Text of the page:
Serval cat - photo copyright Helmi Flick. Please respect copyright
Don't read this post about Serval cat escapes unless you are prepared for some provocative language. I am upset and concerned to read about a significant number of cases of Servals escaping (or being abandoned, no less) from residential homes, where they were kept as pets, and subsequently suffering severe injury or death. Having read about the cases it seems that the cause is often due to irresponsible people who have decided that they wanted to "own" an impressive wild animal that had been declawed, no doubt by the breeder, and then find that they couldn't cope. If they thought they could cope they didn't cope.
Perhaps they allowed the cat(s) to escape. Perhaps they didn't build a proper enclosure or no enclosure at all (how can a Serval live permanently in a residential home?). Whatever the circumstances these cats, having been cruelly declawed, were unable to protect themselves and on occasion suffered violent and horrific injuries. These cases are prime examples of why people shouldn't keep tame wild animals and they really feed the arguments propounded by HSUS and PETA.
November 12th 2008: Turning to specifics, the first case is perhaps the most shocking as it concerns a person who clearly loves cats and Servals. She runs the Central Washington Wild Feline Center and keeps two Servals, Zeek and Ziraili. These cats were declawed. I just do not know how a person who loves cats can declaw and then through carelessness allow the cats to escape, to subsequently suffer horrific injuries (not sure how). They appear to have survived, but only just, and after extensive surgery. The person concerned criticises animal rights organizations. Yet her actions support their arguments. And I do not want to hear people say that they have to declaw as they might get scratched. I get mad when I hear this. Don't keep a Serval is the answer.
November 26, 2008 A Serval cat escapes or is abandoned and is shot by someone (who I think was a little gun happy) who thought it was a Bobcat. The cat was in his chicken coop. This is combination of two people acting irresponsibly in my view.
November 27, 2008 Kansas City, KS: A Serval Cat escapes or is abandoned and is eventually shot by police. People thought the cat was dangerous to children. This is possibly true so anyone who is considering "buying" and "owning" a Serval should not have children.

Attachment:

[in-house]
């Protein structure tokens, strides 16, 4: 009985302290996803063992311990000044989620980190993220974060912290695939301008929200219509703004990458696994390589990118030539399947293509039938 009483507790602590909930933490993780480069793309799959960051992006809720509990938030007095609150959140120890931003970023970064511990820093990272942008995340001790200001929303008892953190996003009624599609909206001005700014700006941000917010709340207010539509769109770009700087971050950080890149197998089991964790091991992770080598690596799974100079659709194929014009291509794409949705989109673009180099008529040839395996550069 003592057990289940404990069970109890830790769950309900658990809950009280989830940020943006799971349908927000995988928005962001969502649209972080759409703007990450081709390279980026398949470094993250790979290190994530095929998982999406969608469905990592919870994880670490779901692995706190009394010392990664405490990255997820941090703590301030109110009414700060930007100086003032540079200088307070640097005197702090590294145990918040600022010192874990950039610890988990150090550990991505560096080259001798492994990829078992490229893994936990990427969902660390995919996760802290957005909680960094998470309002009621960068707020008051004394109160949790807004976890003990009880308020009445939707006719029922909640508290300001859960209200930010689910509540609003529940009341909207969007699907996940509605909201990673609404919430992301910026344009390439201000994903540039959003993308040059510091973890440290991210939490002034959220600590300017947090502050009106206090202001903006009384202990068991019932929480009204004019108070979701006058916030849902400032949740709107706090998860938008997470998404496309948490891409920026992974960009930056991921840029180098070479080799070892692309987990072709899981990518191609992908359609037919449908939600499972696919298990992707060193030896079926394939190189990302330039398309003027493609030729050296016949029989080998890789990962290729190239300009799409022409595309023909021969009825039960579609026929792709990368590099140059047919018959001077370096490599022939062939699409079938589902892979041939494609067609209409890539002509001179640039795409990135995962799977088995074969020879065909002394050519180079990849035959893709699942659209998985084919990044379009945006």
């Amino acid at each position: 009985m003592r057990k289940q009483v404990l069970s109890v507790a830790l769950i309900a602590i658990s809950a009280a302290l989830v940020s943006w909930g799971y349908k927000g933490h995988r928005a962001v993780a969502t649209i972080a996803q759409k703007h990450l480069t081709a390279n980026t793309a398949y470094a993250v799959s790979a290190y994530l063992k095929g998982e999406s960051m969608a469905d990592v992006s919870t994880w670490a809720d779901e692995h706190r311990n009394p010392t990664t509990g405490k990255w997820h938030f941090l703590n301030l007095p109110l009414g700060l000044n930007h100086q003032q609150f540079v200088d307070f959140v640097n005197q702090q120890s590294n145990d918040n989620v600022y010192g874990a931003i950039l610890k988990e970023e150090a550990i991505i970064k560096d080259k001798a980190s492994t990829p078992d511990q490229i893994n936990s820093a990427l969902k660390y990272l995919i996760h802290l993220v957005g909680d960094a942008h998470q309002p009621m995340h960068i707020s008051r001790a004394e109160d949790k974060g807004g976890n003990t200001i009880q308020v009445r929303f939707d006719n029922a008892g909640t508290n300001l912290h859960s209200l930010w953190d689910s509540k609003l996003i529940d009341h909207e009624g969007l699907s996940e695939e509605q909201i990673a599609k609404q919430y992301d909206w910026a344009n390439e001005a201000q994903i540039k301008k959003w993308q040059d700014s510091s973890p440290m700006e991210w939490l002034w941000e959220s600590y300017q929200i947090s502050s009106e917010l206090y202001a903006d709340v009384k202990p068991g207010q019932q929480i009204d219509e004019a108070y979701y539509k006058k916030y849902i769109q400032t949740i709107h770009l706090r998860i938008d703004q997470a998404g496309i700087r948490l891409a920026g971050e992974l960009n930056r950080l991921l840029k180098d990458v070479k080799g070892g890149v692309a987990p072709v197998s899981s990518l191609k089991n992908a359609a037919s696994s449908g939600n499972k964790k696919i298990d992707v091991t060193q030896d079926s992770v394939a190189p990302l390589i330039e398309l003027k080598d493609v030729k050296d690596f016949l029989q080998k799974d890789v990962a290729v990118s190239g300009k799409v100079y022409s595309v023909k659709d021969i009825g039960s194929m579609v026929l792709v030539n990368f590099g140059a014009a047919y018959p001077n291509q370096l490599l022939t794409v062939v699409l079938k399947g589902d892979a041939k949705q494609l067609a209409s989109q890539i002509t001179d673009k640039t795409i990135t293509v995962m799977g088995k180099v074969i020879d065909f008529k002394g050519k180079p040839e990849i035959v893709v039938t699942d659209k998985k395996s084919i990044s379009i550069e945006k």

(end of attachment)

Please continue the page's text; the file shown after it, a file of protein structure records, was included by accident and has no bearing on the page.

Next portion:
May 9, 2008 Another Serval cat escapes through a window from the room where he was kept (kept in a room!). The cat was declawed, as usual. The mentality of some people is nothing short of shocking. Servals are not toys, objects, to amuse us; they are feeling animals.
February 23, 2008 Miami This Serval was turned in by a person who no longer could or wanted to cope. Well at least the cat was offered up. What happened to the cat, do you think?
July 10, 2008 Atlanta Another Serval cat escapes. Servals are illegal in Georgia unless for education. This means people who illegally and carelessly keep a Serval do not report the cat missing when it escapes. Double irresponsibility. The cat was put down (euthanized) it seems.
These are reported examples. Many cases are unreported. There is clearly a problem with highly irresponsible ownership and I regret to say breeders selling to the wrong people. I would have to say I can think of no sound argument as to why Servals should be bred and sold having read these stories (i.e based upon these stories). But this is not to decry the many responsible cat keepers and breeders.
Update 12-5-09: This page is meant to be provocative. As I say on the home page, this website is not intended to be one dimensional. There is good and bad in the cat world because we made the cat world. The criticism in this post is about irresponsibility coupled with serving self interest while not giving enough emphasis to the cat's welfare. When people keep cats the relationship should be on an equal footing. If cats are kept exclusively for the person's pleasure wrong decisions can and will be made.
Source: Big cat Rescue and Central Washington Wild Feline Center